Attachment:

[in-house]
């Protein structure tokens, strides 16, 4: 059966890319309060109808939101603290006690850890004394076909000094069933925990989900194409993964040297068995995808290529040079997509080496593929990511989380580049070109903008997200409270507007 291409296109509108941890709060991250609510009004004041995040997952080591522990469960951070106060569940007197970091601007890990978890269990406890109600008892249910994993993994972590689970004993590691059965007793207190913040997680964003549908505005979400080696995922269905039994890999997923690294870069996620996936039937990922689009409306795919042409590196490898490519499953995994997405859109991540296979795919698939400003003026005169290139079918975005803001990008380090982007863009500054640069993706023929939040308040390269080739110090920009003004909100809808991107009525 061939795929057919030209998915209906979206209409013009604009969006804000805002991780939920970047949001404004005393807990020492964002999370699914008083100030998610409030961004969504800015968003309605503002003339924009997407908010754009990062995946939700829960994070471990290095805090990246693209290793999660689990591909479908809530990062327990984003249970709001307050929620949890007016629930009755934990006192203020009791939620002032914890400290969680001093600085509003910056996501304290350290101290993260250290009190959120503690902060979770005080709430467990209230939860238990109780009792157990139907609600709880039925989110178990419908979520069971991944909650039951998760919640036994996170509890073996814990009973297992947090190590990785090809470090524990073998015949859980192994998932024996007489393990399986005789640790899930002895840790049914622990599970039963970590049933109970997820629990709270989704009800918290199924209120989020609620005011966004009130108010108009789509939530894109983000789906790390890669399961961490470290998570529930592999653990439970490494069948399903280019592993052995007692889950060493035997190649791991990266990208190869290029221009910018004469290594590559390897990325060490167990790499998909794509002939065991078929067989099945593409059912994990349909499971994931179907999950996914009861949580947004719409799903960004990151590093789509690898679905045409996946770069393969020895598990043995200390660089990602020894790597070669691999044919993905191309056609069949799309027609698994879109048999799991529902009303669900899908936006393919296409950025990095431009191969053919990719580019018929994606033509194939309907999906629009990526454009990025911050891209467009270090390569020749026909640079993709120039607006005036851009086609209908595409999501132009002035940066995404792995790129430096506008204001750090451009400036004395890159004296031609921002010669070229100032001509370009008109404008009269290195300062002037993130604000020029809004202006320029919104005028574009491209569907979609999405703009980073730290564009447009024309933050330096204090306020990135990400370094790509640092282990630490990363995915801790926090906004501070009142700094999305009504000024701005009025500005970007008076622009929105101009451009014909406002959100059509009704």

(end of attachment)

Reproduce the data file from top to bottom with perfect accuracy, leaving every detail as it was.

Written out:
[in-house]
């Protein structure tokens, strides 16, 4: 059966890319309060109808939101603290006690850890004394076909000094069933925990989900194409993964040297068995995808290529040079997509080496593929990511989380580049070109903008997200409270507007 291409296109509108941890709060991250609510009004004041995040997952080591522990469960951070106060569940007197970091601007890990978890269990406890109600008892249910994993993994972590689970004993590691059965007793207190913040997680964003549908505005979400080696995922269905039994890999997923690294870069996620996936039937990922689009409306795919042409590196490898490519499953995994997405859109991540296979795919698939400003003026005169290139079918975005803001990008380090982007863009500054640069993706023929939040308040390269080739110090920009003004909100809808991107009525 061939795929057919030209998915209906979206209409013009604009969006804000805002991780939920970047949001404004005393807990020492964002999370699914008083100030998610409030961004969504800015968003309605503002003339924009997407908010754009990062995946939700829960994070471990290095805090990246693209290793999660689990591909479908809530990062327990984003249970709001307050929620949890007016629930009755934990006192203020009791939620002032914890400290969680001093600085509003910056996501304290350290101290993260250290009190959120503690902060979770005080709430467990209230939860238990109780009792157990139907609600709880039925989110178990419908979520069971991944909650039951998760919640036994996170509890073996814990009973297992947090190590990785090809470090524990073998015949859980192994998932024996007489393990399986005789640790899930002895840790049914622990599970039963970590049933109970997820629990709270989704009800918290199924209120989020609620005011966004009130108010108009789509939530894109983000789906790390890669399961961490470290998570529930592999653990439970490494069948399903280019592993052995007692889950060493035997190649791991990266990208190869290029221009910018004469290594590559390897990325060490167990790499998909794509002939065991078929067989099945593409059912994990349909499971994931179907999950996914009861949580947004719409799903960004990151590093789509690898679905045409996946770069393969020895598990043995200390660089990602020894790597070669691999044919993905191309056609069949799309027609698994879109048999799991529902009303669900899908936006393919296409950025990095431009191969053919990719580019018929994606033509194939309907999906629009990526454009990025911050891209467009270090390569020749026909640079993709120039607006005036851009086609209908595409999501132009002035940066995404792995790129430096506008204001750090451009400036004395890159004296031609921002010669070229100032001509370009008109404008009269290195300062002037993130604000020029809004202006320029919104005028574009491209569907979609999405703009980073730290564009447009024309933050330096204090306020990135990400370094790509640092282990630490990363995915801790926090906004501070009142700094999305009504000024701005009025500005970007008076622009929105101009451009014909406002959100059509009704």